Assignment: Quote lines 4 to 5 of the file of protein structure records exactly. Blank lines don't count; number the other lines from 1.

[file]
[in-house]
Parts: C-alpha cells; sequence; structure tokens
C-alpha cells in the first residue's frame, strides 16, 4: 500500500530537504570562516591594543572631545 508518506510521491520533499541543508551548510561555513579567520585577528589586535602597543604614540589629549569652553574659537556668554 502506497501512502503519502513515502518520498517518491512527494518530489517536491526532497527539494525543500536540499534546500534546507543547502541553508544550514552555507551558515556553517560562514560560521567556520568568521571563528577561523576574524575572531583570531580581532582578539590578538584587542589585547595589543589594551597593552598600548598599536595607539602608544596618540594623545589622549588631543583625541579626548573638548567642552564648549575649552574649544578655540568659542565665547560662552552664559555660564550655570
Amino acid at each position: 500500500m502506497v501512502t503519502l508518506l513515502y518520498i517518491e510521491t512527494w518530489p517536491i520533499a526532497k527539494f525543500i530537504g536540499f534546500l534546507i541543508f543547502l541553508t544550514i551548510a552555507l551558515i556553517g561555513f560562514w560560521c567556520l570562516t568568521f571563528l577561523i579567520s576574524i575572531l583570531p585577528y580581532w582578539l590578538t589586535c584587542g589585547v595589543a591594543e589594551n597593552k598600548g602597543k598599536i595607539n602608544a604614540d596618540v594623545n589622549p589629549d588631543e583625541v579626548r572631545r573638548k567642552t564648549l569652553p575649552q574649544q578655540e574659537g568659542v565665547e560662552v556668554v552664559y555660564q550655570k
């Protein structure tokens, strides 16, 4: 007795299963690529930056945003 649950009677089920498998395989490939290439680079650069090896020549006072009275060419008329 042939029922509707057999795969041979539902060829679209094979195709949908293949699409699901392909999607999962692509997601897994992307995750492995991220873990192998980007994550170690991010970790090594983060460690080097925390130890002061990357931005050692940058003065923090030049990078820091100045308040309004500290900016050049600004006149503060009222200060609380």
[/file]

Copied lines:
Amino acid at each position: 500500500m502506497v501512502t503519502l508518506l513515502y518520498i517518491e510521491t512527494w518530489p517536491i520533499a526532497k527539494f525543500i530537504g536540499f534546500l534546507i541543508f543547502l541553508t544550514i551548510a552555507l551558515i556553517g561555513f560562514w560560521c567556520l570562516t568568521f571563528l577561523i579567520s576574524i575572531l583570531p585577528y580581532w582578539l590578538t589586535c584587542g589585547v595589543a591594543e589594551n597593552k598600548g602597543k598599536i595607539n602608544a604614540d596618540v594623545n589622549p589629549d588631543e583625541v579626548r572631545r573638548k567642552t564648549l569652553p575649552q574649544q578655540e574659537g568659542v565665547e560662552v556668554v552664559y555660564q550655570k
């Protein structure tokens, strides 16, 4: 007795299963690529930056945003 649950009677089920498998395989490939290439680079650069090896020549006072009275060419008329 042939029922509707057999795969041979539902060829679209094979195709949908293949699409699901392909999607999962692509997601897994992307995750492995991220873990192998980007994550170690991010970790090594983060460690080097925390130890002061990357931005050692940058003065923090030049990078820091100045308040309004500290900016050049600004006149503060009222200060609380």